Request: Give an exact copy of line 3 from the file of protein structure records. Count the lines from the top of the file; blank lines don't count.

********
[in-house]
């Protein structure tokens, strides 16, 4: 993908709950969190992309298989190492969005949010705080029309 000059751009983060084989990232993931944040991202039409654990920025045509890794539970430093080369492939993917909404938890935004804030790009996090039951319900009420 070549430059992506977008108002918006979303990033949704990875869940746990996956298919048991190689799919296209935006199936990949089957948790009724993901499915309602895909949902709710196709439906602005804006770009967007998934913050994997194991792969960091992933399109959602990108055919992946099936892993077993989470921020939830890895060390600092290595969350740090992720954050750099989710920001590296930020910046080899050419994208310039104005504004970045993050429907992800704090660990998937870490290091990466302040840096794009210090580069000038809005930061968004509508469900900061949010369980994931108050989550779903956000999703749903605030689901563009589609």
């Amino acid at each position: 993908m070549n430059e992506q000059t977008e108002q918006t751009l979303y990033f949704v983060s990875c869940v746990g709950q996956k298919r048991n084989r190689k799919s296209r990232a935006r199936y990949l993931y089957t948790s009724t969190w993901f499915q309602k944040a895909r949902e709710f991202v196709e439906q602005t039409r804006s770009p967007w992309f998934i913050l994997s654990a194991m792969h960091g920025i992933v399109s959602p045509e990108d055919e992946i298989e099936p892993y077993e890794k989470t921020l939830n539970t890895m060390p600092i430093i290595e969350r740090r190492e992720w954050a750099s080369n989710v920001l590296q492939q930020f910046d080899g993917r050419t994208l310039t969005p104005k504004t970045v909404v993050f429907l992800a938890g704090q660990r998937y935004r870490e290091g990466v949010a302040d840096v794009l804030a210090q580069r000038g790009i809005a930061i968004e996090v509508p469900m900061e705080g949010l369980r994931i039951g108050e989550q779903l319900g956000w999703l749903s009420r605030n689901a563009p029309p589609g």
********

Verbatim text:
């Amino acid at each position: 993908m070549n430059e992506q000059t977008e108002q918006t751009l979303y990033f949704v983060s990875c869940v746990g709950q996956k298919r048991n084989r190689k799919s296209r990232a935006r199936y990949l993931y089957t948790s009724t969190w993901f499915q309602k944040a895909r949902e709710f991202v196709e439906q602005t039409r804006s770009p967007w992309f998934i913050l994997s654990a194991m792969h960091g920025i992933v399109s959602p045509e990108d055919e992946i298989e099936p892993y077993e890794k989470t921020l939830n539970t890895m060390p600092i430093i290595e969350r740090r190492e992720w954050a750099s080369n989710v920001l590296q492939q930020f910046d080899g993917r050419t994208l310039t969005p104005k504004t970045v909404v993050f429907l992800a938890g704090q660990r998937y935004r870490e290091g990466v949010a302040d840096v794009l804030a210090q580069r000038g790009i809005a930061i968004e996090v509508p469900m900061e705080g949010l369980r994931i039951g108050e989550q779903l319900g956000w999703l749903s009420r605030n689901a563009p029309p589609g």